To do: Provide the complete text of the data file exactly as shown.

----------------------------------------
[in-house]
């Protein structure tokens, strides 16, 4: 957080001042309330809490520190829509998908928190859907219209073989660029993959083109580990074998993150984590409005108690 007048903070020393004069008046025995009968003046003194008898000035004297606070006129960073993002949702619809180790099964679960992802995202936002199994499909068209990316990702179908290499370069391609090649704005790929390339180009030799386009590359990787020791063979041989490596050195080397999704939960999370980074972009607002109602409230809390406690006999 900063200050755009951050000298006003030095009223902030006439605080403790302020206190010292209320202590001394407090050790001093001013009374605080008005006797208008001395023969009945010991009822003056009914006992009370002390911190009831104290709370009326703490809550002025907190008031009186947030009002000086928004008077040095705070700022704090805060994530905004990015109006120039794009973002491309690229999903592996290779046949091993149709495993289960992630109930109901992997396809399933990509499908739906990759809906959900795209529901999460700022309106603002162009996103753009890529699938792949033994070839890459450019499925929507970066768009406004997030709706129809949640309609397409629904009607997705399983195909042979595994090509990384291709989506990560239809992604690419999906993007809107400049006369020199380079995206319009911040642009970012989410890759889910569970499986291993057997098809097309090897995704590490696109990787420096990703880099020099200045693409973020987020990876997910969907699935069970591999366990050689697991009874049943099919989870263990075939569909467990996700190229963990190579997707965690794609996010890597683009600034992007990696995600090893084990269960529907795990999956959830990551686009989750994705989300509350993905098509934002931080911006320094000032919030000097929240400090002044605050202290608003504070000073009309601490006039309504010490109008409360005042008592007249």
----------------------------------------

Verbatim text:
[in-house]
């Protein structure tokens, strides 16, 4: 957080001042309330809490520190829509998908928190859907219209073989660029993959083109580990074998993150984590409005108690 007048903070020393004069008046025995009968003046003194008898000035004297606070006129960073993002949702619809180790099964679960992802995202936002199994499909068209990316990702179908290499370069391609090649704005790929390339180009030799386009590359990787020791063979041989490596050195080397999704939960999370980074972009607002109602409230809390406690006999 900063200050755009951050000298006003030095009223902030006439605080403790302020206190010292209320202590001394407090050790001093001013009374605080008005006797208008001395023969009945010991009822003056009914006992009370002390911190009831104290709370009326703490809550002025907190008031009186947030009002000086928004008077040095705070700022704090805060994530905004990015109006120039794009973002491309690229999903592996290779046949091993149709495993289960992630109930109901992997396809399933990509499908739906990759809906959900795209529901999460700022309106603002162009996103753009890529699938792949033994070839890459450019499925929507970066768009406004997030709706129809949640309609397409629904009607997705399983195909042979595994090509990384291709989506990560239809992604690419999906993007809107400049006369020199380079995206319009911040642009970012989410890759889910569970499986291993057997098809097309090897995704590490696109990787420096990703880099020099200045693409973020987020990876997910969907699935069970591999366990050689697991009874049943099919989870263990075939569909467990996700190229963990190579997707965690794609996010890597683009600034992007990696995600090893084990269960529907795990999956959830990551686009989750994705989300509350993905098509934002931080911006320094000032919030000097929240400090002044605050202290608003504070000073009309601490006039309504010490109008409360005042008592007249």